Just a thought about feeding: I know this doesn’t sound like it would work…especially when your dog is passing up the option of this delicious soup….but at the end of his life, when my golden wouldn’t eat I tried everything I could think of. The one thing that worked was totally smooth baby food, the kind that comes in a little plastic tub and is completely pureed. He would lick it out of the container while I held it for him. I hope this works for you!
    I wish you peace.

    • Reply January 19, 2014

      Mandy L.

      Wendy, thank you so much for the suggestion! We will definitely look into it :). He’s recovering a little appetite now so we are hoping it will keep improving over time. Thanks!

  • Reply January 19, 2014

    jennifer

    My heart aches reading about your dog and I truly hope he will begin to eat and to recover. I can tell he is loved much. Blessings for him and for you in your heartache for him. The soup looks amazing I am trying it soon! Thanks for sharing.

  • Reply January 19, 2014

    Judy

    I’ve only just come across your blog but I’d like to commiserate with you about your dog. I know what it’s like to have a very ill animal and how it breaks your heart. Just love him and try to tempt him. There’s really nothing else you can do.

  • Reply January 19, 2014

    Sharon

    The soup looks wonderful, but I signed up because of your palatable love of your dog. I have recently been through this and know how very tough it is. As a matter of fact, way too many times, and yet I keep putting my heart out there. My thoughts sand prayers are with you. I look forward to reading good news soon.

    • Reply January 22, 2014

      Judy

      I’m a cat person but I love dogs as well.

  • Reply January 20, 2014

    Chris

    Oh, I am SO going to make this. I always have homemade chicken stock in the freezer. Beyond that, I fully intend to cheat by buying half a cooked chicken from the supermarket, crisping it up in duck fat (mmmm, duck fat…) and calling into service one of the lazy-girl sachets of cooked white rice that all too often form the base for my sons horrifying after-school ‘invention’ snacks. I’m not even sure how I ended up at this site, or this recipe but given that I, too, am an oft-angry, inappropriately profane, dog-loving, foodie…human….it seemed rather appropriate. I must say, you write beautifully and your recipes look wonderful. A pat on the back, too, for appearing to understand that Americans are the only breed on the planet to see any common sense in cups, sticks and spoons of butter! Blessings to your pooch, and remember; being deeply loved gives you strength, and loving deeply gives you courage.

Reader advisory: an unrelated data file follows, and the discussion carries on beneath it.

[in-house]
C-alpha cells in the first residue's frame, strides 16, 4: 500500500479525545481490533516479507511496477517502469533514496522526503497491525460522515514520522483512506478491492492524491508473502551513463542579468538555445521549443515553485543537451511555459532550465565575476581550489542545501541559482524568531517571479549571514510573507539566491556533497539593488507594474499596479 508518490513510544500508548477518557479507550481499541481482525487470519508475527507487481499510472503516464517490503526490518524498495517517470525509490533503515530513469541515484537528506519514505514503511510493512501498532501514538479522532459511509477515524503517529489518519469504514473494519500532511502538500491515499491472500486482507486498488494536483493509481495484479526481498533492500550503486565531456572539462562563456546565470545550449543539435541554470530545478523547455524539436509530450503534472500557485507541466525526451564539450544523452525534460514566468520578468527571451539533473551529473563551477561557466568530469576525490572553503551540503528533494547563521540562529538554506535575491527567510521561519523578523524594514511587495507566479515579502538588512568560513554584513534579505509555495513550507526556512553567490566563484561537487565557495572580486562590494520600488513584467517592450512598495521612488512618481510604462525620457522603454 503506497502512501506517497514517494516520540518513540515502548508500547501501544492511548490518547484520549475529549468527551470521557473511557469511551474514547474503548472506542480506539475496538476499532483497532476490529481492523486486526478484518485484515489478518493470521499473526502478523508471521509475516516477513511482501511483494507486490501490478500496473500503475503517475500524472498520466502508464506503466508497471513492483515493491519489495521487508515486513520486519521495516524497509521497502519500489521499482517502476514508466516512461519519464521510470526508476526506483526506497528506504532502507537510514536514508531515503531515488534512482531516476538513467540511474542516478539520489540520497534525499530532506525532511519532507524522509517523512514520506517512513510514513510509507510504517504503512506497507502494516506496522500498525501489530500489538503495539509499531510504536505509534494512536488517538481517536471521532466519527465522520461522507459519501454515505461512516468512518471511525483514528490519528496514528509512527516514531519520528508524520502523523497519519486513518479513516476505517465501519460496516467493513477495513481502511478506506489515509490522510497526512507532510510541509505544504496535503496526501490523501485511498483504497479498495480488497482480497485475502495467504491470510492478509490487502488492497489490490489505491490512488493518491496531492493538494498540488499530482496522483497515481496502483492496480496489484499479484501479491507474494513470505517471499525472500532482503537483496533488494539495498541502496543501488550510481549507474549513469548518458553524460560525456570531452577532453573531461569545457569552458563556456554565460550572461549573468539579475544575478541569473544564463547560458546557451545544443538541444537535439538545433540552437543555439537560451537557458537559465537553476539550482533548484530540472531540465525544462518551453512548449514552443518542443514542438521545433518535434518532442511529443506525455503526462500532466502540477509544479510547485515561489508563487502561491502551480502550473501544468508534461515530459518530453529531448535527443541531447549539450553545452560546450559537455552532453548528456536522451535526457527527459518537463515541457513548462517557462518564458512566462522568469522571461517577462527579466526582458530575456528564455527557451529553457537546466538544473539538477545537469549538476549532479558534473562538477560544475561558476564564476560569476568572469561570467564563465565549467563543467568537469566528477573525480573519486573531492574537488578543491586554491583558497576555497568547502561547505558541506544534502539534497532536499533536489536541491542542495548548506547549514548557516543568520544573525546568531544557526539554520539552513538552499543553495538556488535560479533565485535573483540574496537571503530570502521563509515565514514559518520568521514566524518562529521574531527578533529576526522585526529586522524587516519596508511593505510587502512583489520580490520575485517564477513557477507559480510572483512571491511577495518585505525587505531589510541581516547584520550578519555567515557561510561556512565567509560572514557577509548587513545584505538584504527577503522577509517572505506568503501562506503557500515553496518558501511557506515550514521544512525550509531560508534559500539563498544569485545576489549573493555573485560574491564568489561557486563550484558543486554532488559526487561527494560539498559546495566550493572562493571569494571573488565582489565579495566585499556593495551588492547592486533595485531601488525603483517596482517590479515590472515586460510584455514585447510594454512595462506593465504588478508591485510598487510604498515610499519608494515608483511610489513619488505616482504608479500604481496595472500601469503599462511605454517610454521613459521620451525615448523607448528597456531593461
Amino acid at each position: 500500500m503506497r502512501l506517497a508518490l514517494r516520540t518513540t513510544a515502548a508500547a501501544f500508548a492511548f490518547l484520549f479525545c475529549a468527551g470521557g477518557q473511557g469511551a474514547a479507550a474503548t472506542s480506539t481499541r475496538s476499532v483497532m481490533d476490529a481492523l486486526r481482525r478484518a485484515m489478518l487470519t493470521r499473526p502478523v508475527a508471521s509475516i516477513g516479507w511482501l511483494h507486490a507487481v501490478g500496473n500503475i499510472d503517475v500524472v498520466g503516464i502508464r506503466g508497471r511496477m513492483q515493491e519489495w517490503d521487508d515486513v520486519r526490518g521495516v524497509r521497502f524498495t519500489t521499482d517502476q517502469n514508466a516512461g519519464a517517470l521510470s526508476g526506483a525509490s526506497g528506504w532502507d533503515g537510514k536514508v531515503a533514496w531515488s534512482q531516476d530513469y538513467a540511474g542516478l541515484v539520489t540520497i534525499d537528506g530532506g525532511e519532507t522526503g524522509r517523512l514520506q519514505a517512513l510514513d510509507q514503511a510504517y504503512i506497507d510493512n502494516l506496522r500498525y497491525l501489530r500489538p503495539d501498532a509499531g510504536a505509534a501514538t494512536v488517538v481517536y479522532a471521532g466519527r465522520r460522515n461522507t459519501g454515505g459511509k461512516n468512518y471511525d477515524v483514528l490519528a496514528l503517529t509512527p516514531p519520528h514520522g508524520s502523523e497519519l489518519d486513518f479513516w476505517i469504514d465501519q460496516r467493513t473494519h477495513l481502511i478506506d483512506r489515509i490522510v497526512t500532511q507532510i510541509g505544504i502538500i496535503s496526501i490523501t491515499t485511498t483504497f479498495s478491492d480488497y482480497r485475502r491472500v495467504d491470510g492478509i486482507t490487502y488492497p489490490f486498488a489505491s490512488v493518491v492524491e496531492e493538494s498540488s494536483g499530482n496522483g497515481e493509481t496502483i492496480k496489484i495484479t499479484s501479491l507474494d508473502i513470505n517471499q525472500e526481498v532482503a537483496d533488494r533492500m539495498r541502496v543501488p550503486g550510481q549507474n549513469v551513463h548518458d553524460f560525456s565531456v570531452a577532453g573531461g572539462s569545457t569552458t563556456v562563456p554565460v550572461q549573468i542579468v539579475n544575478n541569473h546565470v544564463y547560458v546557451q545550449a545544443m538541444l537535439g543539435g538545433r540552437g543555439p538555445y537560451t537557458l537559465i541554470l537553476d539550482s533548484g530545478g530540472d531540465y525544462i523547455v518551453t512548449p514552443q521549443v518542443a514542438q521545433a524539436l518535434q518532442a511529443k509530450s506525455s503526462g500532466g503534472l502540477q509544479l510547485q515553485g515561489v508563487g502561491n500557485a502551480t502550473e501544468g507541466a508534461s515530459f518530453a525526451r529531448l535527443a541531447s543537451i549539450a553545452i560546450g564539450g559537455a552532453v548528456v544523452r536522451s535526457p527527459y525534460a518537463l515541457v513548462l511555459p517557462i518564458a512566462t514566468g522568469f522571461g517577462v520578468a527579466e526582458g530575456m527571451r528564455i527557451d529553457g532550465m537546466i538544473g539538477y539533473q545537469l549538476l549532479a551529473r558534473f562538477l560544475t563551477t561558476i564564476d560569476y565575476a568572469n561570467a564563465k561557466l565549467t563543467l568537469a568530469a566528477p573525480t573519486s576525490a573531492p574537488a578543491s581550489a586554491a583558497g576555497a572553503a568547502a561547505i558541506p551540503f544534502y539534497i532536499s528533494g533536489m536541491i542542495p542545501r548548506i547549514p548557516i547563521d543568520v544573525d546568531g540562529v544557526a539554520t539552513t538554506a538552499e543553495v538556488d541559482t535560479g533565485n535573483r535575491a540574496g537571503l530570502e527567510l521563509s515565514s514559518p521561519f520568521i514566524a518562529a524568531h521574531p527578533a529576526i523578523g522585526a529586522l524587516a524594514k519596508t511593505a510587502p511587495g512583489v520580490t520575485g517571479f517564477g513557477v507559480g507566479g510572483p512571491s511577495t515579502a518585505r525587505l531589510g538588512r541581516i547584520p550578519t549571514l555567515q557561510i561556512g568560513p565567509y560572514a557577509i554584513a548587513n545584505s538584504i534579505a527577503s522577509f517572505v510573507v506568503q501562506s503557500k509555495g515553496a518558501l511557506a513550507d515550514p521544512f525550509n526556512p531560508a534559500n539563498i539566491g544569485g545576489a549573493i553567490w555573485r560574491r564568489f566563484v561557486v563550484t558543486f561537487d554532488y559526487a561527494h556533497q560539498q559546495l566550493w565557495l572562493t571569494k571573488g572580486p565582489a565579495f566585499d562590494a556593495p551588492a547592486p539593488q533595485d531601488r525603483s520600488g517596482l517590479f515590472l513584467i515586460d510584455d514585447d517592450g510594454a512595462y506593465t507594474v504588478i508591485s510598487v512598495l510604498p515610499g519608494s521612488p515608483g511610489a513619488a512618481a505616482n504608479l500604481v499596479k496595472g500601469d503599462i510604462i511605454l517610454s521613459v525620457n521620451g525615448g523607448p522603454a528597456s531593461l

• Reply January 22, 2014

    Chris

    Made it. Loved it. Cheating with store-bought cooked chicken, precooked rice and duck fat worked perfectly. I would never compromise on the quality of the stock though. It’s summer here in Brisbane (how I hate it) and that means 100 degrees by 7am every day, and humid enough to poach an egg without using a saucepan. Not most peoples idea of creamy soup weather. Even so, I topped mine with finely chopped spring onion and toasted sesame oil and, with the AC struggling to keep up, I gobbled it down as if I hadn’t eaten in a month, moaning with culinary ecstasy even as I tried to avoid adding sweat droplets to the seasoning in my bowl. On a cold night, this will be my new comfort food par excellence.

    • Reply January 22, 2014

      Mandy L.

      Chris, good job!!!! Wow, this is a little heavy for 100 degrees… Our apartment wasn’t exactly hot but we were sorta feeling all golden-brown and toasty eating this the other day. You’re right, the quality of the soup cannot be compromised because it’s the DRIVER of flavour in this dish!